- December 30, 2015 at 4:28 am #6635Melodica-MeParticipant
Bruce, what you need to do first is now take the back off completely. Then check for any tears in the gasket. If none are found, place the back on a flat surface to check if flat and even. If the back is flat and even, test the back on the Melodica and see if it sits flat. If it does not check for abnormalities. If it fits flat. Place the back on the Melodica and put all the screws in 1/2 way in so the back is still loose. Not turn each screw 1 full turn each before moving to the next. Repeat this until the back is on securely. Do not over tighten, but do not leave loose. If you install a screw crooked it will feel like it is tight but in fact it will be loose. If you feel you have done this remove only that screw and reseat that screw. Once you have all the screws in you can check for leaks. If you have a flex hose
this will help. With the flex hose installed turn the Melodica on it side and pour a little soap and water mixtures along the joint to see if you can see the leak when blown into it. If you do tighten it up a little more at the nearest screw, once again do not over tightens. If you still have leaks, mark these areas with a white grease pencil or with some masking tape. If leaks persist, open the Melodica and check at the areas where you placed the marks and check gasket there. If you see a tear or crease in the areas marked you can melt a little bees wax and fill the crease or tear to a flat even surface and replace the back and start the closing process over. Sometimes it’s just easier to replace the gasket but in a pinch this is a easy way to fix it.
I hope this helps you a little.
Monsters of MelodicaDecember 30, 2015 at 1:08 pm #6636LowboyParticipant
The Piano 36 is a bit trickier to work on than most melodicas. Yes, you are right. It would have been better to live with a bit of leakage than to take that particular instrument apart. A lesson for everyone. But I probably would have done the same thing. Some tips are provided below.
Vintage Hohners leak. I readily accept 5+ percent leakage with moderate-to-high blowing pressure because when you are playing the melodica, the valves are open, the pressure is lower, and there are no leaks. (Obviously this is not true with significant leaks at low low-pressure.) Many of my vintage Hohners will leak water after playing a long time. Again, less than perfection, but nearly the norm for vintage Hohners.
Now to the solution. I took the back cover off one of my Piano 36s that I personally bought new, and noticed that in addition to the gasket, a white caulk/sealer was used at the four corners and the ends of the peak of the “roof” of the back cover. You have probably disturbed those sealing points. You may have to completely remove the back cover, inspect all sealing surfaces, remove the old caulk/sealer, put down a bead of new caulk/sealer, and reassembly using the techniques described above.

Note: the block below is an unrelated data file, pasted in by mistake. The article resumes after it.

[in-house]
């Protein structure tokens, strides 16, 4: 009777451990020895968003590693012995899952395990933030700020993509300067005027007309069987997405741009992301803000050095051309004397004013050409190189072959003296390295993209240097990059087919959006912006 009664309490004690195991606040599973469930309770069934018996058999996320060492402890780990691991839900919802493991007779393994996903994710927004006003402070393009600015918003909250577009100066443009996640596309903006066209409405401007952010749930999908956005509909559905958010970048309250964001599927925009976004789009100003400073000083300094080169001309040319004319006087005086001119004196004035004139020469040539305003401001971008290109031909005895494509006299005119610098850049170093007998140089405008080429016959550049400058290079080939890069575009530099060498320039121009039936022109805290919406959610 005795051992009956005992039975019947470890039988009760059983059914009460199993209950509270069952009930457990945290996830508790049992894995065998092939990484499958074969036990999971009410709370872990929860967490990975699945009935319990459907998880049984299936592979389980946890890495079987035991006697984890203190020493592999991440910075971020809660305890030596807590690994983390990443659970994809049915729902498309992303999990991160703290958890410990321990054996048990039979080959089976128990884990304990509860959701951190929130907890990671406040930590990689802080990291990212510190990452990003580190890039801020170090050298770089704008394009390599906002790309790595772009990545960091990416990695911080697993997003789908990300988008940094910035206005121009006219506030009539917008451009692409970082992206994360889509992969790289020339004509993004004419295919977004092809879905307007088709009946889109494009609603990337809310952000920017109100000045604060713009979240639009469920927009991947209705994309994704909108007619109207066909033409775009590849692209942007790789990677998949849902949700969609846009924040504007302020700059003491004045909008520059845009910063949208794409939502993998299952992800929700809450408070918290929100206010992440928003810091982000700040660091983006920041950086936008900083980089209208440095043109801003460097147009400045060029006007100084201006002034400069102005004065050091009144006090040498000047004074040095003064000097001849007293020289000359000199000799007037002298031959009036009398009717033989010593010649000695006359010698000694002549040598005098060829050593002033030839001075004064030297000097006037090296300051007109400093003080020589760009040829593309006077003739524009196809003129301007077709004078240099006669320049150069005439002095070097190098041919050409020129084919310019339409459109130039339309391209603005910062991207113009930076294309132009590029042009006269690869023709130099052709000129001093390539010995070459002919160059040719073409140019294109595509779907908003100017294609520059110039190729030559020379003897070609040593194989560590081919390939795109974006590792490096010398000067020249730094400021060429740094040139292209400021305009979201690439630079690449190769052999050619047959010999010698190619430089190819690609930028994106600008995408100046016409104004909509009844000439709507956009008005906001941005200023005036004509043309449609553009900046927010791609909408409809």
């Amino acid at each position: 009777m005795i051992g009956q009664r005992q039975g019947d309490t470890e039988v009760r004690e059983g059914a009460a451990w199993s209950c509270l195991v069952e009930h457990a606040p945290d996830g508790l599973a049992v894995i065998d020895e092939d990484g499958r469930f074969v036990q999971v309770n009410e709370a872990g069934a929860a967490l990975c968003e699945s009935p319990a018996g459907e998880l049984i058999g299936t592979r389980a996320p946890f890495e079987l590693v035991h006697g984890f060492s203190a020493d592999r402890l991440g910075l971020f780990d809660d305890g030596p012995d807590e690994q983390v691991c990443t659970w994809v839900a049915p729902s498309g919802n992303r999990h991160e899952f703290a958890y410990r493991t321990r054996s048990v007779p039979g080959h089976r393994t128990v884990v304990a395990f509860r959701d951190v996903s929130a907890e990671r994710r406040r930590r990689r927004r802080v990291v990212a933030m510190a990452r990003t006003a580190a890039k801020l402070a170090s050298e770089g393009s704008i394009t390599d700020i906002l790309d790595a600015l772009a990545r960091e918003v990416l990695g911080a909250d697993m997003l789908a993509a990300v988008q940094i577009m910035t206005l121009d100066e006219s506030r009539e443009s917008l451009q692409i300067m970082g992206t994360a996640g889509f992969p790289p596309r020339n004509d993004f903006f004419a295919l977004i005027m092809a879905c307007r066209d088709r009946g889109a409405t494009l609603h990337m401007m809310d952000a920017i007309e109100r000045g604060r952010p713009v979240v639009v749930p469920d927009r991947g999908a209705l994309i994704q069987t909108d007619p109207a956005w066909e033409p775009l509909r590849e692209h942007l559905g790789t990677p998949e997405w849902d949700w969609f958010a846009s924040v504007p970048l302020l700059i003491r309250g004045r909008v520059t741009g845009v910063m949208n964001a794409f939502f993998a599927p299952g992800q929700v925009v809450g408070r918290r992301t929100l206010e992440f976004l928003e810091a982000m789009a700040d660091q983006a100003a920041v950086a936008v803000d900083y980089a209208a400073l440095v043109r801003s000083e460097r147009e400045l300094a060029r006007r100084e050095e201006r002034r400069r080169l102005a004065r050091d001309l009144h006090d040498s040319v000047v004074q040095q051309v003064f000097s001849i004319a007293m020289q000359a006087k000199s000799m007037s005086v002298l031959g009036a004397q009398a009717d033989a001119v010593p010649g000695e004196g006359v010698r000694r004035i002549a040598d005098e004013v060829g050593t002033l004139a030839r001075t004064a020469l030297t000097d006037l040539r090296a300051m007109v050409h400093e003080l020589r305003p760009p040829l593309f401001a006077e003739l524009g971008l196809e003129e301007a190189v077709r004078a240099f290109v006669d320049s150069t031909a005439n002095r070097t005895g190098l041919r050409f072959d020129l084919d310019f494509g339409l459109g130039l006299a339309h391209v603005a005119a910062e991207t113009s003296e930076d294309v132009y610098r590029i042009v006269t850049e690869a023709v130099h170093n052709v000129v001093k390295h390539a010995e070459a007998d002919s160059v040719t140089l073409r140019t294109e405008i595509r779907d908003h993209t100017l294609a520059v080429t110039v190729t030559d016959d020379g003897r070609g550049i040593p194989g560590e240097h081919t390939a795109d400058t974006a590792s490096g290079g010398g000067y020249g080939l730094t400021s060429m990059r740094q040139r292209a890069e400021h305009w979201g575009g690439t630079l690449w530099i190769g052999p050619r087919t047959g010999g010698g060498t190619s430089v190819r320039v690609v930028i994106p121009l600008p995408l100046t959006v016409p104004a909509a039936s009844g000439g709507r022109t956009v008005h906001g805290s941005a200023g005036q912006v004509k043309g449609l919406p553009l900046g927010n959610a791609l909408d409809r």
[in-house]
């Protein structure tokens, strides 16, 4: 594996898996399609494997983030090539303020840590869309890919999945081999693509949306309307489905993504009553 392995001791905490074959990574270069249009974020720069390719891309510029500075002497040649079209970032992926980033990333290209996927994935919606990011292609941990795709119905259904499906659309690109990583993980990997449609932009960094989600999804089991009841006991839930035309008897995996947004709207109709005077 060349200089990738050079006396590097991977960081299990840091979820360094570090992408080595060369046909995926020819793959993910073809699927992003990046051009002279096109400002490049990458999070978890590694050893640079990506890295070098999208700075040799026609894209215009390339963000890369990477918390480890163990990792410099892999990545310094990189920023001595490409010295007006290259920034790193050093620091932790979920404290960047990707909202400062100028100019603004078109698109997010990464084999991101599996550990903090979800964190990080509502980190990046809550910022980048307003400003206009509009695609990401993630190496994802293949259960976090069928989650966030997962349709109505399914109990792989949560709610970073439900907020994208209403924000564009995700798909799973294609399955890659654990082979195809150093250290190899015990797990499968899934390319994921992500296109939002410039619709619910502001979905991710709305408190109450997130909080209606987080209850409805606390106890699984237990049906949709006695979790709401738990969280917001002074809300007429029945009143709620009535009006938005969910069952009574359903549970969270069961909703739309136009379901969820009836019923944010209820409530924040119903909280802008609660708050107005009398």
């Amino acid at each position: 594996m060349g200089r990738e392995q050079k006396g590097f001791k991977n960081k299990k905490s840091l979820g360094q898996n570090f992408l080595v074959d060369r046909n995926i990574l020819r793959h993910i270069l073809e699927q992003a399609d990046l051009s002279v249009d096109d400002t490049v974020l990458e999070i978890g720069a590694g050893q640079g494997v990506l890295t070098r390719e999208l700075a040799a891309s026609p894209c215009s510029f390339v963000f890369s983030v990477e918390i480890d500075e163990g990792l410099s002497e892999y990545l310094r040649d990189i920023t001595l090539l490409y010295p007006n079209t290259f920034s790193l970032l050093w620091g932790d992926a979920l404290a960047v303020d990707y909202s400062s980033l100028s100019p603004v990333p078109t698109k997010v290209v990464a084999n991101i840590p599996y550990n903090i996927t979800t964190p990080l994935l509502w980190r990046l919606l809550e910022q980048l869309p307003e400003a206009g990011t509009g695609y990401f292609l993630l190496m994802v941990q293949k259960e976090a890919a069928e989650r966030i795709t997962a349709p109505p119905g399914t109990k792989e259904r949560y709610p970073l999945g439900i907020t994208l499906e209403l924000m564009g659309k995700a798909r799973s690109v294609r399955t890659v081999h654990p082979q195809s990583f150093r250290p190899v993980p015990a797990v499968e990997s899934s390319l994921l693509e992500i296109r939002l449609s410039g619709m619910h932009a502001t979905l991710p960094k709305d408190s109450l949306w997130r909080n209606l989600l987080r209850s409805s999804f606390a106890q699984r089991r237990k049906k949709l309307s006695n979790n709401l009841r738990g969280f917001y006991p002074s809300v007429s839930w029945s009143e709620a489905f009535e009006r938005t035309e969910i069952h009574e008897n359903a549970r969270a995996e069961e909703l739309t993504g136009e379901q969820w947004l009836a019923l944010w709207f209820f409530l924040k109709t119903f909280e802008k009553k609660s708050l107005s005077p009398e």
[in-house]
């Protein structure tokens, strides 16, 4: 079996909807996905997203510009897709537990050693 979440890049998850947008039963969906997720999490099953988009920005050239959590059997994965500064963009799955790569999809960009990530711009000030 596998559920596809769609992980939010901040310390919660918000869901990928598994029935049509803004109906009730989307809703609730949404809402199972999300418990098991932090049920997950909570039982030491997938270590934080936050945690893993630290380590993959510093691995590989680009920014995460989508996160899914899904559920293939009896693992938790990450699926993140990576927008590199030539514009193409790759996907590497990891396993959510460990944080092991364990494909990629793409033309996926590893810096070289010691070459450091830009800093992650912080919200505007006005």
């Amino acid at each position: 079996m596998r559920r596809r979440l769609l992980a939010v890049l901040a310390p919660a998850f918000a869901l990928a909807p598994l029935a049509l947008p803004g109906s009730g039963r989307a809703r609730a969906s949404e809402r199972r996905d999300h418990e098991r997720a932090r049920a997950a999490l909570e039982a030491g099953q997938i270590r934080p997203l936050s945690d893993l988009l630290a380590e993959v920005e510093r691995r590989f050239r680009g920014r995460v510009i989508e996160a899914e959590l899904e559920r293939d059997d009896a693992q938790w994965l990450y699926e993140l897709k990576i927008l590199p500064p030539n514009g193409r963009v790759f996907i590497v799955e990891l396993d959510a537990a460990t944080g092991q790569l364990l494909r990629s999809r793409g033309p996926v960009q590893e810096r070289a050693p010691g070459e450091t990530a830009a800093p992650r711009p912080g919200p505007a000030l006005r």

LowboyDecember 30, 2015 at 1:17 pm #6637LowboyParticipant
By the way, several models of vintage Hohners–when shaken–will product a rattling sound like there is something inside. However, if you hold the handle while shaking these models, you will not hear a noise. The noise comes from the handle, not a loose part.
This is not the case with my Hohner Piano 36s. They do not make a noise even when shaken without holding the handle.
LowboyDecember 30, 2015 at 5:00 pm #6639Bruce KriegParticipant
I want to thank all of you so much for your support! This is a fantastic community of people who care. I appreciate it so much. I was able to follow your advice, consolidate the advice that was the same or similar and re-attach the back plate. Currently the melodica is playing as it was except it seems like the seal is not as good as it was. There are no leaks, but I’ve only been playing for a few minutes. This melodica when I purchased it on Sunday should have stayed as I bought it. I shouldn’t have investigated. Based on what you have said, it must have been in impeccable shape. I can accept the loss of air I’ve experienced since I re-attached the back plate. I’ll post again after I play more. Again, I appreciate your advice and concern. Bruce I don’t know how to attach a picture of what I found bouncing around and rattling inside but they were small, white, plastic circles that look like tiny washers or spacers. One had a crack in it and the other three were split in half. After I moved them together I decided they were originally four pieces. If I figure out how to post a picture, I’ll do that. Thanks again!December 9, 2017 at 10:40 pm #9505AnonymousInactive
Just used chap stick on the plastic where the gaskets sit. Solved the leaking problem just fine. My Hohner Piano 36 plays better than when I bought it last year now.December 10, 2017 at 1:07 am #9507Alan BrintonParticipant
Thanks for the suggestion, Russell. I’ll try it.
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